A recent New York Times story about the relationships between consumer-friendly state attorneys general and plaintiffs' lawyers that serve as outside counsel on enforcement cases that the outside lawyers themselves have recommended is worth a read — and a big caveat.
The article is informative about how state AGs often need to turn to outside counsel for help enforcing consumer protection laws, and the piece rightly notes the potential conflict of interest present when outside counsel who have contributed to officials' campaigns also recommend enforcement actions and stand to benefit financially from being engaged as outside counsel to bring the actions. But the article, ominously entitled "Lawyers Create Big Paydays by Coaxing Attorneys General to Sue" and focusing an unexplained amount of attention on the details of how outside attorneys contact attorneys general (as if these were nefarious secret meetings), insinuates that these arrangements are mainly inside dealing while downplaying the important public purpose served by contingency arrangements with outside counsel to bring enforcement actions on behalf of the state.
Here is how the Times summarizes the practice:
The lawsuits follow a pattern: Private lawyers, who scour the news media and public records looking for potential cases in which a state or its consumers have been harmed, approach attorneys general. The attorneys general hire the private firms to do the necessary work, with the understanding that the firms will front most of the cost of the investigation and the litigation. The firms take a fee, typically 20 percent, and the state takes the rest of any money won from the defendants.
Well, what's wrong with that? Hiring outside counsel to do consumer protection work that many AG offices are understaffed to handle expands the enforcement power of those offices. The state can better enforce its laws, protect its citizens, and potentially reap financial benefits by recovering money it wouldn't have otherwise. And the contingent nature of the fees for the outside counsel ensure that (a) the state is not out any money if the suits are unsuccessful, and (b) the outside counsel have a strong incentive to find and bring meritorious cases, an incentive that decreases the chance that the AGs are lending the state's name to unjustified suits.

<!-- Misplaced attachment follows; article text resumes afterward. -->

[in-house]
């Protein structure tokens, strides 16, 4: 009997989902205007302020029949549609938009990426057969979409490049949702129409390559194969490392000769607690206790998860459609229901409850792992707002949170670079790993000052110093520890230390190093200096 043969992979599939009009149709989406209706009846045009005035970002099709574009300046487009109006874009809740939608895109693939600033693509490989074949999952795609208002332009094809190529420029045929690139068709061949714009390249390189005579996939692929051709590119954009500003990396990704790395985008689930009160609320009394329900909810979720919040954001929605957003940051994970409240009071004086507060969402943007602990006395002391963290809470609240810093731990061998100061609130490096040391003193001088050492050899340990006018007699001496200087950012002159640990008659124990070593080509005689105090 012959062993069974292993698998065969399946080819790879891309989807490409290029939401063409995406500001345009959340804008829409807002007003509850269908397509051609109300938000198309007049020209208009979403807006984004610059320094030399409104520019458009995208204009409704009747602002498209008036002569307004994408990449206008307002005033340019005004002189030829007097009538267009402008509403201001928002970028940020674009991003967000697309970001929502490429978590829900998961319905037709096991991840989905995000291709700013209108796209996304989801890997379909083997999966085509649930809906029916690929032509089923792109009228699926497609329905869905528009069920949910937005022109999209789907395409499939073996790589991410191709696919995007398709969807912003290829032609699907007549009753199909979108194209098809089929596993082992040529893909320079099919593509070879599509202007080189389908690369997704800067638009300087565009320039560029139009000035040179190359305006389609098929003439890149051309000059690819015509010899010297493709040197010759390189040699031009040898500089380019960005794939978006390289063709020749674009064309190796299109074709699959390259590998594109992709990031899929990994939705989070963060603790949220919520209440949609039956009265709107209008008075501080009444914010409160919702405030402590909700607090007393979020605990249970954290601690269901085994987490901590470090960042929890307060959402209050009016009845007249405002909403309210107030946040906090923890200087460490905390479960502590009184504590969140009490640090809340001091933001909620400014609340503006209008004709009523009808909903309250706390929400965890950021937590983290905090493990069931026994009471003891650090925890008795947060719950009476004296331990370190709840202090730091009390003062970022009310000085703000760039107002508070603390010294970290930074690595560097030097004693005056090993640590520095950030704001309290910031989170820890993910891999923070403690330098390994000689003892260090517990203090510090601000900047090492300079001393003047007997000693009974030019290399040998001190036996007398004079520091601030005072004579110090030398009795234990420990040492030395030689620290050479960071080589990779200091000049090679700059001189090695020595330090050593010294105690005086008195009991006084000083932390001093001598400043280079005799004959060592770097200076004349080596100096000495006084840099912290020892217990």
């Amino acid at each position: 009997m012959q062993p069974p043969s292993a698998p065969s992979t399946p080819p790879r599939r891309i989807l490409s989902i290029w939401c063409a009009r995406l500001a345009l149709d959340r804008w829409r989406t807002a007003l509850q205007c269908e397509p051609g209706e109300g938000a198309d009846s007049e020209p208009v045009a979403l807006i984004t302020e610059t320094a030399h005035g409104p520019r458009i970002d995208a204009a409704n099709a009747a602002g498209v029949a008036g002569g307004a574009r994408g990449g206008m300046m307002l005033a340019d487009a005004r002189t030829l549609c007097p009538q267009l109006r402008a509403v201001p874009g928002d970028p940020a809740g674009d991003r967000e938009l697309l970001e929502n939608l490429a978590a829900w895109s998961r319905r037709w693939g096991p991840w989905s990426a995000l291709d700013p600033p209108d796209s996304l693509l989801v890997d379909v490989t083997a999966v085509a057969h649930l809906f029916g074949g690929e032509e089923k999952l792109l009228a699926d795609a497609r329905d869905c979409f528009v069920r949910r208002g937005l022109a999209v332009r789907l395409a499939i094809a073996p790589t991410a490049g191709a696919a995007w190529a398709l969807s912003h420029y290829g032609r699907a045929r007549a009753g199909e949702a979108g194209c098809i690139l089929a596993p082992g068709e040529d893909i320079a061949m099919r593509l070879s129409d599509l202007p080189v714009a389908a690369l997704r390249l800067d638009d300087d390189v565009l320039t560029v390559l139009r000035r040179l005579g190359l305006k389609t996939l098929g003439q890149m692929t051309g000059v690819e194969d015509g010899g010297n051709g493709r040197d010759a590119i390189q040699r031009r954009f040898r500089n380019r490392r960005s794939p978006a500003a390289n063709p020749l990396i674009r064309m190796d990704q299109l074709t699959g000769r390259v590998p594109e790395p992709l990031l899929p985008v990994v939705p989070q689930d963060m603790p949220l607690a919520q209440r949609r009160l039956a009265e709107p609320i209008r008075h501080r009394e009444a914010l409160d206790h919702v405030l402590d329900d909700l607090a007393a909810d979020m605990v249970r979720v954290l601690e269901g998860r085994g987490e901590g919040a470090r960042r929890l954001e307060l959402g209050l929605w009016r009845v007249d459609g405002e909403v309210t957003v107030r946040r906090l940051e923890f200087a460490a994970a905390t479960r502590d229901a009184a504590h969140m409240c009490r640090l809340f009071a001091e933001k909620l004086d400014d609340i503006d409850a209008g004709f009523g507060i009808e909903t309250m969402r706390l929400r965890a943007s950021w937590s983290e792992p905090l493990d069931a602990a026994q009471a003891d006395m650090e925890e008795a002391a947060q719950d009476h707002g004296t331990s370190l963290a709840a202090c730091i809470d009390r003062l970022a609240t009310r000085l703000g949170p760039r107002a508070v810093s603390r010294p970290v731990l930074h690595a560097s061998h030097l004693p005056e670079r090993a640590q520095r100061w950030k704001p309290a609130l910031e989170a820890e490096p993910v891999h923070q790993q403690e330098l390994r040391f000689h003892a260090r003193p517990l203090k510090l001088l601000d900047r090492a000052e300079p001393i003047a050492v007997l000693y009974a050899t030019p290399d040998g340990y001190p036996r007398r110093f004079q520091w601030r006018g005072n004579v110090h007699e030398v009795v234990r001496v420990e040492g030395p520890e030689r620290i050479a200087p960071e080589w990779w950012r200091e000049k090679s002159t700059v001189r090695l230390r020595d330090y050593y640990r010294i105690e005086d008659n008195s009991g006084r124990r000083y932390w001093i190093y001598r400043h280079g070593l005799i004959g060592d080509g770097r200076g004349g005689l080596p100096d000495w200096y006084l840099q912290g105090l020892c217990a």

To be fair to the Times, the story does note (eventually) that AGs' offices often don't have the capacity to handle these suits. And the conflict-of-interest point is one worth taking into account. But ultimately, the arrangements do not seem to be an example of big money or personal relationships corrupting the system but rather instances of private ambition being put to work for public gain. (More Madison than McCutcheon.)
The real problem, which the article notes briefly at the end (without apparently seeing it as a problem), is that the large corporations are seizing on relationships between attorneys general and plaintiff-side outside counsel and using them as campaign fodder against officials engaging in a practice that seems mostly to benefit the public. The business community has also successfully pushed legislation in a number of states to restrict the practice. This Times article is likely to aid those anti-consumer efforts, unfortunately, by fueling the perception that attorneys general should not be working with the plaintiffs' bar to help expand their capacity to enforce the law.
You can read the article here.